Pilot Testing of Simulation in the Evaluation of a Novel, Rapidly Deployable Electronic Health Record for use in Disaster Intensive Care

Disaster Med Public Health Prep. 2021 Oct 22;17:e51. doi: 10.1017/dmp.2021.302.


Objectives: The SARS-CoV-2 pandemic has highlighted the need for rapid creation and management of ICU field hospitals with effective remote monitoring which is dependent on the rapid deployment and integration of an Electronic Health Record (EHR). We describe the use of simulation to evaluate a rapidly scalable hub-and-spoke model for EHR deployment and monitoring using asynchronous training.

Methods: We adapted existing commercial EHR products to serve as the point of entry from a simulated hospital and a separate system for tele-ICU support and monitoring of the interfaced data. To train our users we created a modular video-based curriculum to facilitate asynchronous training. Effectiveness of the curriculum was assessed through completion of common ICU documentation tasks in a high-fidelity simulation. Additional endpoints include assessment of EHR navigation, user satisfaction (Net Promoter), system usability (System Usability Scale-SUS), and cognitive load (NASA-TLX).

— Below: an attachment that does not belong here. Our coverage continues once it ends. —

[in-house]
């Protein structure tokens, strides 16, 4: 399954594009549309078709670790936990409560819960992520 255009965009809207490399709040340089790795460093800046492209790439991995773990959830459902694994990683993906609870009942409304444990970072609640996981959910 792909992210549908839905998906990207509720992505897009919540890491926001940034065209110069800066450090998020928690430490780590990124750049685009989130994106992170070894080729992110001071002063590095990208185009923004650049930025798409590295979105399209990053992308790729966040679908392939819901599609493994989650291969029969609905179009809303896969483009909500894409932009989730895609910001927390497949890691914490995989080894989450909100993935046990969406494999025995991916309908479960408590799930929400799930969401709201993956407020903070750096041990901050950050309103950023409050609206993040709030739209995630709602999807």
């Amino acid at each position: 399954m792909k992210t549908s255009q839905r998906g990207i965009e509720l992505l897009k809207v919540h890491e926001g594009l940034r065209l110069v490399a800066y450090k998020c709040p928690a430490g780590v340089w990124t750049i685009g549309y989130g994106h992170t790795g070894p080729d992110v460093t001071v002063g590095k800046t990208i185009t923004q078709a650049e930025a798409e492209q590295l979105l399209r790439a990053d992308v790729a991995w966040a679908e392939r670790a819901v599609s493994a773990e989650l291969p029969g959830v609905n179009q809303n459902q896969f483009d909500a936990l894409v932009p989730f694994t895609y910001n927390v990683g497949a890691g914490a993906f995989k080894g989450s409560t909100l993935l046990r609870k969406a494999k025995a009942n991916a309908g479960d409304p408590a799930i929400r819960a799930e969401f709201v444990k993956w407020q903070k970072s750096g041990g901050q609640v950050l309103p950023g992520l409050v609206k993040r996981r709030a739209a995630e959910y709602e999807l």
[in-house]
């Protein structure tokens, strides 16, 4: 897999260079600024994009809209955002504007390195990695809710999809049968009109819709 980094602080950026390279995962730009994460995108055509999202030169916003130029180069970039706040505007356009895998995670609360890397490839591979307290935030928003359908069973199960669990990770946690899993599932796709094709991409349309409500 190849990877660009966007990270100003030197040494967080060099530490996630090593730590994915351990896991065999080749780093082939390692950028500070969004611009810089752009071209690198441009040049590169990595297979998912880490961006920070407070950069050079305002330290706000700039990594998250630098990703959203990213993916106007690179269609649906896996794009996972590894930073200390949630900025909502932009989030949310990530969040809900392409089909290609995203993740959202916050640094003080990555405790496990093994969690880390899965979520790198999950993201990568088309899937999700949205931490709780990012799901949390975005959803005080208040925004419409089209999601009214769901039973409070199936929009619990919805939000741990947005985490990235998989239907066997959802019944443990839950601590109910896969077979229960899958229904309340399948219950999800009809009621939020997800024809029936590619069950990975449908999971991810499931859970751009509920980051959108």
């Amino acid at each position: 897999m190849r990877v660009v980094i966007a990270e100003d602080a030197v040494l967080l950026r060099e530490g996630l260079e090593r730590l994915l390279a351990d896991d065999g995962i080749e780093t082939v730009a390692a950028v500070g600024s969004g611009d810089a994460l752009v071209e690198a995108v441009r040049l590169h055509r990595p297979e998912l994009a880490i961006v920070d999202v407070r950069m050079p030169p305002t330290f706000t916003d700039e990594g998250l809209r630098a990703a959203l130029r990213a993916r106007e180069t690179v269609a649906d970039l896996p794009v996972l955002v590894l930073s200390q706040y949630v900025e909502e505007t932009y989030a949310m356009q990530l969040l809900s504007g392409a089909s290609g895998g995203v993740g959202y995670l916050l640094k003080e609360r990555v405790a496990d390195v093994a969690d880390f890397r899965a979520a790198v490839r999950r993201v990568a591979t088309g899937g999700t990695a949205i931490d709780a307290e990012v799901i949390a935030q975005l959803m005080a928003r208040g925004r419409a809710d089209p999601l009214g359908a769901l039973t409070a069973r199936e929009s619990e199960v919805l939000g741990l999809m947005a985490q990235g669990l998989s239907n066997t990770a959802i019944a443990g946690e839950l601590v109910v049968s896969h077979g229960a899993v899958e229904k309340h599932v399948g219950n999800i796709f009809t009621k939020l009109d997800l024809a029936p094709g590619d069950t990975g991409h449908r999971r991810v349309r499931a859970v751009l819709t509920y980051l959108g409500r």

Results: A total of 5 participants achieved a 100% task completion on all domains except ventilator data (91%). Systems demonstrated high degrees of satisfaction (Net Promoter = 65.2), acceptable usability (SUS = 66.5), and acceptable cognitive load (NASA-TLX = 41.5); with higher levels of cognitive load correlating with the number of screens employed.

Conclusions: Clinical usability of a comprehensive and rapidly deployable EHR was acceptable in an intensive care simulation which was preceded by < 1 hour of video education about the EHR. This model should be considered in plans for integrated clinical response with remote and accessory facilities.

Keywords: critical care; disaster preparedness; electronic health record; simulation.

Publication types

  • Research Support, U.S. Gov't, P.H.S.

MeSH terms

  • COVID-19* / epidemiology
  • Critical Care
  • Disasters*
  • Electronic Health Records
  • Humans
  • SARS-CoV-2
  • User-Computer Interface